Exception handling in Python with try, except, and finally keywords.
The try, except, and finally are the keywords in Python for exception handling. An exception is a runtime error, that causes the program to stop.
Why we need exception handling? Exceptions are not the errors introduced intentionally, neither they are validation checks. An exception occurs if a program can not process the given data values.
For example, while writing a division function in a server program you forgot to put a validation of zero value for the divisor.
All works well until the divisor is non-zero. What if it is zero? If the program does not hadle this exception, the program will crash and the server needs to start again. Not a good practice at all.
With exception handling, server program will not stop and a user can print a message and read next request.
What try, except, and finally keywords do?
These are the keywords in python for exception handling. Each keyword has its own associated block of code. A try block contains the actual programmer’s code. The execution reaches the except where there is an exception in the try block and the code within finally block always executes.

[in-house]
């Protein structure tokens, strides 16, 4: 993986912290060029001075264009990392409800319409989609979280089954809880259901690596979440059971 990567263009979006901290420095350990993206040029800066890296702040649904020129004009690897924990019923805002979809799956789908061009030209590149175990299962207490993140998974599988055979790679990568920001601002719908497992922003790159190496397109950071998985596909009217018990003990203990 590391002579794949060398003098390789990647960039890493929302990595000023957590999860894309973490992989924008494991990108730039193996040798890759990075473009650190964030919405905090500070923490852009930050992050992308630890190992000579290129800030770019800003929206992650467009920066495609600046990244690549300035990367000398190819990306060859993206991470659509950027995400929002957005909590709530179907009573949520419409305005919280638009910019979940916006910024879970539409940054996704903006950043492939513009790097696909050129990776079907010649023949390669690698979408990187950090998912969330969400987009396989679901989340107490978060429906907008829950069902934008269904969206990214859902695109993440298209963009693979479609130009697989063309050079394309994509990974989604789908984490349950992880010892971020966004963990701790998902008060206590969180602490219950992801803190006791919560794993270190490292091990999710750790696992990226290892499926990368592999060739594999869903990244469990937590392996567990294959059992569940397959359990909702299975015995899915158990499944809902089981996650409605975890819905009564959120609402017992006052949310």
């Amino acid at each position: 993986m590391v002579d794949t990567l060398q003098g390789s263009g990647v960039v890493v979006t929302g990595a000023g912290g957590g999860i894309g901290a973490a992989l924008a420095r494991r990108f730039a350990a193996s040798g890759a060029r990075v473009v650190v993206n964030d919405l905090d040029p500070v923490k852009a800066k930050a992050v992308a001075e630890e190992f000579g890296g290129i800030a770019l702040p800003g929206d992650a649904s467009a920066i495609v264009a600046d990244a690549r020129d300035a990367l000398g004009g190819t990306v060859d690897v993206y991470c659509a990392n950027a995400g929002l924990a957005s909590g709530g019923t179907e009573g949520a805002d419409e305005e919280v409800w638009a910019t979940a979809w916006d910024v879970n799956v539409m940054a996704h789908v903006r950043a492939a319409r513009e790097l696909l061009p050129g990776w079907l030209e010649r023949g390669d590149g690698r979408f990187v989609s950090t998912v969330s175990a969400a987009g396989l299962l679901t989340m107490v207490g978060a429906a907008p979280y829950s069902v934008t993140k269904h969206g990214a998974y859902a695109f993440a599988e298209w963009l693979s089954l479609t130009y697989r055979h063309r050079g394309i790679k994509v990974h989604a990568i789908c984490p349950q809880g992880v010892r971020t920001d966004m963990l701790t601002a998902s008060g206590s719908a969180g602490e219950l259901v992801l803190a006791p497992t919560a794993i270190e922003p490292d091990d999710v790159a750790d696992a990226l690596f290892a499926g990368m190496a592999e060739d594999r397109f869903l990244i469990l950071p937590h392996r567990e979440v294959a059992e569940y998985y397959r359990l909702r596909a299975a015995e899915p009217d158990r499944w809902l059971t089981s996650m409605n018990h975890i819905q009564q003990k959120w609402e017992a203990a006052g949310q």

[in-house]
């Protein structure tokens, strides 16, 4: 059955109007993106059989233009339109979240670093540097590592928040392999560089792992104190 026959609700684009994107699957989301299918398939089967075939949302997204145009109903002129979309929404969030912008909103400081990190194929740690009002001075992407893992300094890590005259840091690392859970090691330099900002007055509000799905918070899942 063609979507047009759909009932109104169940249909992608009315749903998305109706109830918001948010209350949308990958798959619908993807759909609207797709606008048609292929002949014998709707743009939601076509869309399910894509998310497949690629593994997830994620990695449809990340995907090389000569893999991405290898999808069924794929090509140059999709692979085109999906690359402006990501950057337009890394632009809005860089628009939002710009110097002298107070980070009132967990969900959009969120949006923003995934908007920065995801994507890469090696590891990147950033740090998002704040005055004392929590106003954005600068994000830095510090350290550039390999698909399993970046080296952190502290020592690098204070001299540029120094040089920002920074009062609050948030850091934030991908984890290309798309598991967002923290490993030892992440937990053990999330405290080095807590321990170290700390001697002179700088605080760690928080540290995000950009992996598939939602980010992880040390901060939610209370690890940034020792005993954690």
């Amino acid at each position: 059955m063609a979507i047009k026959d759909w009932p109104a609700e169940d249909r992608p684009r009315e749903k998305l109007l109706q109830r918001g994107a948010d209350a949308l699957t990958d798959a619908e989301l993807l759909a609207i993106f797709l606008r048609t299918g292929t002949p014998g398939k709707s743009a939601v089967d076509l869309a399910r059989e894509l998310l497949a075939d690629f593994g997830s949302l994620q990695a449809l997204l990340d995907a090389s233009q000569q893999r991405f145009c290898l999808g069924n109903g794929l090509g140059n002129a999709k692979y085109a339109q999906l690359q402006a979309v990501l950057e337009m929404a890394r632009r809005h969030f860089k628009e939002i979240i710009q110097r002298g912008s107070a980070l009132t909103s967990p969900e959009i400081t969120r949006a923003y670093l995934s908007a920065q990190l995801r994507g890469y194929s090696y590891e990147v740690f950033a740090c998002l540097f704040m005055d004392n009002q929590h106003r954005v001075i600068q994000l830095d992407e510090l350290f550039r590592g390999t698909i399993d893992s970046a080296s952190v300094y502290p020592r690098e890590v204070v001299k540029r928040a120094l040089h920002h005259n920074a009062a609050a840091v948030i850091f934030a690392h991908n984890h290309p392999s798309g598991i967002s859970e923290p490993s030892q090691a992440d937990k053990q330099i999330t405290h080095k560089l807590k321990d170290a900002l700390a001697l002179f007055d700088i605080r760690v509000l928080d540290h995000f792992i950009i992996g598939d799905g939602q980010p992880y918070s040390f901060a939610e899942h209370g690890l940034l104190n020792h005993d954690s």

try: #User application code except Exception: #Executes upon exception finally: #Always executes
Python code example – No exception – Division by zero
try: x = 6; print(x/2); except Exception: print("Exception while division"); finally: print("Execution Completed");
3.0 Execution Completed
Python code example – With exception
try: x = 6; print(x/0); except Exception: print("Exception while division"); finally: print("Execution Completed");
Exception while division Execution Completed
Print The exception – Know what exactly error where there could be multiple exceptions-
try: x = 6; print(x/0); except Exception as e: print('Exception :', e); finally: print("Execution Completed");
Exception : division by zero Execution Completed